Today, the choice is either the continued Presidency of Gotabaya Rajapaksa or the survival of the democratic system. Either he goes, or he and the Parliament will go, together with the democratic system, the market economy and society itself. Simply put, either Gota goes or the entire democratic order– social, political and economic—goes. And goes up quite literally in flames, this time with the factories, shops, offices, and the inhabitants of the houses of those perceived as more affluent in every neighborhood.
So, how to toss Gota overboard in a manner that doesn’t get rid of all that is best about our democratic system?
The history of global politics and indeed life itself, teaches that not every desirable and legitimate goal can be achieved in one go. But that does not mean that the first step is not to be taken so as to swiftly complete the journey or that an all-or-nothing leap is better than a measured series of brisk steps.
In 1988-89, there was no way to stabilize the situation without removing the main growth factor of the unrest. That was the presence of the IPKF. It didn’t cause the uprising but it was the fuel or accelerant that gave the uprising a national cause.
The deeper socioeconomic causes of the uprising could be addressed by Janasaviya, the 200 garment factories program etc., only after the main plank of the platform of the uprising had been removed.
Similarly, the coming uprising cannot be prevented or rolled back without removing the main plank of its platform: the Gotabaya Rajapaksa Presidency.
Since he is not leaving, how can one throw him out without leaving the task to the tender mercies of a lethally violent uprising? I suggest a three-step strategy, the first step of which can be taken right now, or next week.
1. The 21st amendment: Time is of the essence so the trap must be avoided of going for the full package of the abolition of the executive presidency because that will be a protracted process and may not even secure the support of the SLFP, let alone the SLPP. Do not overshoot the mark. Even the SLPP will be loathe to vote for the continuation of the 20th amendment. Therefore, give the 21st amendment a haircut, so it contains only that which can obtain a 2/3rds in parliament while avoiding a Referendum. Rush it through. Once that happens, Gotabaya and indeed any President loses his/her grip on the state machine. The desirability of this option is not merely tactical, because the frame of the executive presidency is needed for decision-making in the face of imminent anarchy.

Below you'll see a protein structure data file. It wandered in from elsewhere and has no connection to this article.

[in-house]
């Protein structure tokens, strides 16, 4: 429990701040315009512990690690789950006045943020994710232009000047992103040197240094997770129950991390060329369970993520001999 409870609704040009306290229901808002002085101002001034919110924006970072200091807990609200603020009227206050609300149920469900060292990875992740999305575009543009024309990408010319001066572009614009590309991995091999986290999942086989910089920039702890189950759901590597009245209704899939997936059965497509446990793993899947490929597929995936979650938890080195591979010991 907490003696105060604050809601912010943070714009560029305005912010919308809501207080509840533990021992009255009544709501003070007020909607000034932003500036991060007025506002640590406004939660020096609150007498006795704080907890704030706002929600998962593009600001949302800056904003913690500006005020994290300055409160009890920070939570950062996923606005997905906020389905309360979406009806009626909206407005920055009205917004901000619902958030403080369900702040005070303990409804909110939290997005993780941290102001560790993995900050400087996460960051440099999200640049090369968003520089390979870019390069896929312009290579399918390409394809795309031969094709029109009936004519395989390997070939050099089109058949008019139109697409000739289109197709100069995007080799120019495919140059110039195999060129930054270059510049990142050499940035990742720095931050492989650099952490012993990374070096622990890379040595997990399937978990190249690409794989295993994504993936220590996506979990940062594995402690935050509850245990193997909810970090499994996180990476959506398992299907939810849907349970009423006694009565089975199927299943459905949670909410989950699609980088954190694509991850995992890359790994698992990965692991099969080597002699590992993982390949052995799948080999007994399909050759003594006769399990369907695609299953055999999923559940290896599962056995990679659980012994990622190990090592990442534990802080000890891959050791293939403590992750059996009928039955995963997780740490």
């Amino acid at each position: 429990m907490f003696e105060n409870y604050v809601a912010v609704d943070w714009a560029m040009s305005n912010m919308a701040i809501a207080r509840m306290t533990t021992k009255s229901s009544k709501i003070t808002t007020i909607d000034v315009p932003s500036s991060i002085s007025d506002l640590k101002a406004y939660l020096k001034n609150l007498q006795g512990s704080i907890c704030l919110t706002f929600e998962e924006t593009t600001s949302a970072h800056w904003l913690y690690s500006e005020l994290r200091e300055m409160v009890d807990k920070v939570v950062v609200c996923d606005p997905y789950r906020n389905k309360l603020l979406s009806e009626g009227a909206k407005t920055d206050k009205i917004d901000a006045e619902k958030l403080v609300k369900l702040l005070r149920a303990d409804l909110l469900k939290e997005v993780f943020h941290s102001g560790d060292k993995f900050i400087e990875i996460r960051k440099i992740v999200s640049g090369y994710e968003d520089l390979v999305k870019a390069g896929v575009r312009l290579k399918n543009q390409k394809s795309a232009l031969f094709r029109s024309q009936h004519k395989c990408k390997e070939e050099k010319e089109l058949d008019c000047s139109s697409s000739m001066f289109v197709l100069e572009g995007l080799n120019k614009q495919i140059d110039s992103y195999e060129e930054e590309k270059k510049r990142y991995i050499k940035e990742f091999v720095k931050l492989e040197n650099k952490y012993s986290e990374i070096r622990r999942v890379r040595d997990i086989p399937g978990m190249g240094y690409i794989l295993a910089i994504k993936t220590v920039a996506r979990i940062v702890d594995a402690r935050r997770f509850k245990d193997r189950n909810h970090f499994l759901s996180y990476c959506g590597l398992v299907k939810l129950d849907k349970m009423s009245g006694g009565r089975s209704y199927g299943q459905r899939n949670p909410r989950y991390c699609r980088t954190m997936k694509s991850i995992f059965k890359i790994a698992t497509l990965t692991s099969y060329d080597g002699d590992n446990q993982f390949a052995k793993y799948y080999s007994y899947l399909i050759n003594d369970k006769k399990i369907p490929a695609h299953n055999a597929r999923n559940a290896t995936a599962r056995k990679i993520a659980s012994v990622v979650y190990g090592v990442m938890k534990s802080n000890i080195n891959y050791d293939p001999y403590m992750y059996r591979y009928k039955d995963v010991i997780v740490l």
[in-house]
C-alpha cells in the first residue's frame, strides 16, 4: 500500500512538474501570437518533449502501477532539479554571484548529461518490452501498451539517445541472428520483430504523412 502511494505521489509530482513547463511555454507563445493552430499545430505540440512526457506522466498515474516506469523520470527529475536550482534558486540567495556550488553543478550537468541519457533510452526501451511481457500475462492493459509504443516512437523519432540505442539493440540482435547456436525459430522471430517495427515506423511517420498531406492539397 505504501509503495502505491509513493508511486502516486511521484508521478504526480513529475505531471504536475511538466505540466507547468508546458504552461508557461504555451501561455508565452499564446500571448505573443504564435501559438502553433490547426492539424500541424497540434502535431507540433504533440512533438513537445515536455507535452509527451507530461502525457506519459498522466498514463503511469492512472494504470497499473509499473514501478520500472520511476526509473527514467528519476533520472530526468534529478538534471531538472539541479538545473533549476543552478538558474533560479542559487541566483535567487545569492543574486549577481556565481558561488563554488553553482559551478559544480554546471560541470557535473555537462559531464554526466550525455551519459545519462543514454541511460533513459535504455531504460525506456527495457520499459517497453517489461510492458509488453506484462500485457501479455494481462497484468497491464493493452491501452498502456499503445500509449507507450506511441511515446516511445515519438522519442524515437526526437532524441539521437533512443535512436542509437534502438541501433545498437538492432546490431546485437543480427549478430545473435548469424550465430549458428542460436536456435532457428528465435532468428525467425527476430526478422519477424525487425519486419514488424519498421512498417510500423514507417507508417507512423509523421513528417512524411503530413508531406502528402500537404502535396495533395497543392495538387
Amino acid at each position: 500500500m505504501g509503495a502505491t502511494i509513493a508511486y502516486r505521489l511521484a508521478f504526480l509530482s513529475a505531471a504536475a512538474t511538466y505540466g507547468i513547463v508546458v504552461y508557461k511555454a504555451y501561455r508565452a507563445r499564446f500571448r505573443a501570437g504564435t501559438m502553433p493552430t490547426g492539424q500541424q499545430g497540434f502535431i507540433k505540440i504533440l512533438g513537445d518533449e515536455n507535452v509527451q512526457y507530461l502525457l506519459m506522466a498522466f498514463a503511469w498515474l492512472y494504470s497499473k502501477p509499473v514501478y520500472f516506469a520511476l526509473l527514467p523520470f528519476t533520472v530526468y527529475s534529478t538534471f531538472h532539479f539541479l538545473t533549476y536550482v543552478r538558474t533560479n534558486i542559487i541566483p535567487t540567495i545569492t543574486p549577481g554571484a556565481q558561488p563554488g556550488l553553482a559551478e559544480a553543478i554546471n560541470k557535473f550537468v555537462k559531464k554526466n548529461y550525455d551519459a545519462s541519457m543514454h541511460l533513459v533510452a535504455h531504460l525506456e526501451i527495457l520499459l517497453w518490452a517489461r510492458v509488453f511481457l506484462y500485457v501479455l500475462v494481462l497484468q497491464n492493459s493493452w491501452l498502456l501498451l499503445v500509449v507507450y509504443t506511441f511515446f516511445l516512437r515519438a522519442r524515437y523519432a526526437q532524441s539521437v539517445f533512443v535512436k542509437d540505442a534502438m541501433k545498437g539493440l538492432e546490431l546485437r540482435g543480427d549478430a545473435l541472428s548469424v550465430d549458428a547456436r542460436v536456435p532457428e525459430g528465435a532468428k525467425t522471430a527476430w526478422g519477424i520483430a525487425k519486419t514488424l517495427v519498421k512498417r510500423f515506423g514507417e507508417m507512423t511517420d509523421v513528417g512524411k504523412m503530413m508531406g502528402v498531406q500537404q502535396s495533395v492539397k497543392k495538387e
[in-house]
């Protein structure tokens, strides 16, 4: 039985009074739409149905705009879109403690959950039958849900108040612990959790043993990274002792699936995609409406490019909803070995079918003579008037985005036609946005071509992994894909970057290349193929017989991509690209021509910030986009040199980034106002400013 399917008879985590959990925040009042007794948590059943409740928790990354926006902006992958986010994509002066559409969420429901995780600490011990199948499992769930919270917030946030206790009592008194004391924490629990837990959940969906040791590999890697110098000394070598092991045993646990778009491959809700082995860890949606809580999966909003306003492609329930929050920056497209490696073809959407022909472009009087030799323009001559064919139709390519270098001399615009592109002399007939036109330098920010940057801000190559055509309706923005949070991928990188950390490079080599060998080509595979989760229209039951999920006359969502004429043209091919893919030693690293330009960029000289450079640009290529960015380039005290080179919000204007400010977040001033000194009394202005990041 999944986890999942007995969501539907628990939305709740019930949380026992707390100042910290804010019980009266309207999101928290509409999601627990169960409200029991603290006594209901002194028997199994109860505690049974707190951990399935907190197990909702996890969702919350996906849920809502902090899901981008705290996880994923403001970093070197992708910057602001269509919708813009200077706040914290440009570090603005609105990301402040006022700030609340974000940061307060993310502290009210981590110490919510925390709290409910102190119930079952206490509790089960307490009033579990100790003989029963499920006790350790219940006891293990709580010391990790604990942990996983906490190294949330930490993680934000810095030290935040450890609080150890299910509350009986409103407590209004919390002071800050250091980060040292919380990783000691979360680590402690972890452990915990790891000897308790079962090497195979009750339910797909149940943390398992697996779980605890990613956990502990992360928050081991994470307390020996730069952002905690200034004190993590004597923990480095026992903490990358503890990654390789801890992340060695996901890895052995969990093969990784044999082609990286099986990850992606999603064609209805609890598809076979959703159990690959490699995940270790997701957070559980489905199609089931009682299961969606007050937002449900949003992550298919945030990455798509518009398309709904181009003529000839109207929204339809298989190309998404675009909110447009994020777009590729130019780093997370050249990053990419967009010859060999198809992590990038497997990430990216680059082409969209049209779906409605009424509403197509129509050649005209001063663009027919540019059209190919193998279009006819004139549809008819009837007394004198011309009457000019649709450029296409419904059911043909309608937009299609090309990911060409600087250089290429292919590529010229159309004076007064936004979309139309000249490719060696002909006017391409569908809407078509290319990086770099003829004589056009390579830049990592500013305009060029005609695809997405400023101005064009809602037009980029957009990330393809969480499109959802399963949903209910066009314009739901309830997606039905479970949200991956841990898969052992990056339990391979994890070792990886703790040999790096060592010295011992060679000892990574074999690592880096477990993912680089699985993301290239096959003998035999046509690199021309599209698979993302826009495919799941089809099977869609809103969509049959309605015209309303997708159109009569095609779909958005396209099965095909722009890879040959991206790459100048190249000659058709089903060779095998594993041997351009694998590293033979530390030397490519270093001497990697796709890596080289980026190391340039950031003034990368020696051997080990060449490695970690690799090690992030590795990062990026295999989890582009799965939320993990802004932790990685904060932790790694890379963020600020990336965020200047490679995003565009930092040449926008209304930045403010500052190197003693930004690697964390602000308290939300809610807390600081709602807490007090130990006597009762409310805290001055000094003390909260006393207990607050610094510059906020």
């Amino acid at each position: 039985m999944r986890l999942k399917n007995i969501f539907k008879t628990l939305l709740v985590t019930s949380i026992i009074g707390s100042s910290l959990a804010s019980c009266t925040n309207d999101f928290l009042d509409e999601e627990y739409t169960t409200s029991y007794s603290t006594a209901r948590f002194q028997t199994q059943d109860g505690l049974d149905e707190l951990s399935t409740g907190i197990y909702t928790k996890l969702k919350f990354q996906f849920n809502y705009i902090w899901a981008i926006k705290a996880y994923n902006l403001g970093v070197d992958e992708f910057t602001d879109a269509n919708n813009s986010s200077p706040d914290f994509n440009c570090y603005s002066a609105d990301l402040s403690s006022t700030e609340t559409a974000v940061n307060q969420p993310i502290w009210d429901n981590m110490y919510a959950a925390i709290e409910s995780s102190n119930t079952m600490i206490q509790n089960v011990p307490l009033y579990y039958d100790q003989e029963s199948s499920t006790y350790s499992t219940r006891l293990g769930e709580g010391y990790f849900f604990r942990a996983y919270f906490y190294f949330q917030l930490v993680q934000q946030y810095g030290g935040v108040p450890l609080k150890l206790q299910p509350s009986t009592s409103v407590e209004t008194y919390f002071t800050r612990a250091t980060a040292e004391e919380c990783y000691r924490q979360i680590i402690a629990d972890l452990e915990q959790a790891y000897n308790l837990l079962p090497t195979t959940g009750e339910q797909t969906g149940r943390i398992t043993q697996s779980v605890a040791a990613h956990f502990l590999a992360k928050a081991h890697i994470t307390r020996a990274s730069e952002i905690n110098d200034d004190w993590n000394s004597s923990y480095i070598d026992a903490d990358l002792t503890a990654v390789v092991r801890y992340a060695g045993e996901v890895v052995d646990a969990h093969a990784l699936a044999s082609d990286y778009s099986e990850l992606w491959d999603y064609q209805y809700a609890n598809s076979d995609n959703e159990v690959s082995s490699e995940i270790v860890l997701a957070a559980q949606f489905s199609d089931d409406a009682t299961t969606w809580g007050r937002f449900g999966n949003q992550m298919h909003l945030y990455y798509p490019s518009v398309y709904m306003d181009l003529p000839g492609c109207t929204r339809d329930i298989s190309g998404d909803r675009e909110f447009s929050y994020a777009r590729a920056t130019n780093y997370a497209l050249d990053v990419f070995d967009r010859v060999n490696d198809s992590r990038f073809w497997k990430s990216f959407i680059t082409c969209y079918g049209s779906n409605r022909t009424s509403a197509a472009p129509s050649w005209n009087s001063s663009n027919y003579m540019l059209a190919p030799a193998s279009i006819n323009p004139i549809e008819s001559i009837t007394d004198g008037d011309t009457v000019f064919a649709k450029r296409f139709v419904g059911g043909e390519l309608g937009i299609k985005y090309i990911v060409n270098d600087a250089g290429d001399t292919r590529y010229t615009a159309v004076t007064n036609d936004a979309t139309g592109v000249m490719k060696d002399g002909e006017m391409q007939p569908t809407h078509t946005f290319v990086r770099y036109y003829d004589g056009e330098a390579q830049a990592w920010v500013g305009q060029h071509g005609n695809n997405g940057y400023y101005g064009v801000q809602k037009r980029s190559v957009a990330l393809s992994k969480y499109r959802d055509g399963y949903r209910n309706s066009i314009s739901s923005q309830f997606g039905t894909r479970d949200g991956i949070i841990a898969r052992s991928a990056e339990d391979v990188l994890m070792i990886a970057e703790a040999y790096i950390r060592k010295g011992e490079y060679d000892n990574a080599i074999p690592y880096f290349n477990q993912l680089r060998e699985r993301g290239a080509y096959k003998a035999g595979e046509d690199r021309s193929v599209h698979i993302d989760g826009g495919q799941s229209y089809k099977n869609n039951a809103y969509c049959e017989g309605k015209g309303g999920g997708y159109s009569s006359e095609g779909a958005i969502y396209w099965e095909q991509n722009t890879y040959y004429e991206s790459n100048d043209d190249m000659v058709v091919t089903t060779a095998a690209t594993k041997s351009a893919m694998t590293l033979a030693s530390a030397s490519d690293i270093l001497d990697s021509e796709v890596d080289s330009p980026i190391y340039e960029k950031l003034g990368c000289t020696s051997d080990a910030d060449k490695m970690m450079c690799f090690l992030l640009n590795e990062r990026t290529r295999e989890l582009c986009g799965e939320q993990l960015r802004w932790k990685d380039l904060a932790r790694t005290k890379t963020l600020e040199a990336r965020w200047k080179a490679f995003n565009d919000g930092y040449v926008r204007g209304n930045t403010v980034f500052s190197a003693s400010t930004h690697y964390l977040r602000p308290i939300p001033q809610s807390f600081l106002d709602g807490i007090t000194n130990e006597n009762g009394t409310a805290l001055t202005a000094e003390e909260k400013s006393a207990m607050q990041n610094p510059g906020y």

2. Elections, the Magic Bullet: Elections have always saved us. The dreadful economic situation of 1970-77 was quickly turned around with the general election of 1977 and the opening up of the economy. With two civil wars raging, transformers exploded and an acute foreign exchange crisis, we held provincial, presidential and parliamentary elections in 1988-89. That was the portal for the country’s recovery. Today there must be an agreement on the self-dissolution of parliament before crazed, anarchic mobs set fire to the parliament with its MPs blockaded inside it.
3. All-parties or multi-party government: The PM has no mass base or political base in parliament. Domestically he brings nothing to the table because he cannot. He has no political real-estate. Either the Leader of the Opposition and the main Opposition party must be invited to take over immediately or there must be an all-parties government after snap elections, well within the year. It is only such a government that can re-brand Sri Lanka and reach out in all directions to the world for support.
Ranil Wickremesinghe becomes Prime Minister
by Uditha Devapriya
“Churchill had only four members backing him in 1939. How did he become Prime Minister? Because of the crisis. I have done the same.”
— Ranil Wickremesinghe to a British journalist, after his appointment
The Constitution of Sri Lanka empowers the President to appoint as Prime Minister any MP who he feels musters the confidence of the parliament. Thus Maithripala Sirisena, instead of retaining an MP from the UPFA or SLFP, chose Ranil Wickremesinghe as his Prime Minister in 2015, even though the UNP had less than 90 seats in the House. When the UNP won a majority in the general elections that year, the confidence Wickremesinghe mustered in the country’s legislature was as symbolic as it was tangible.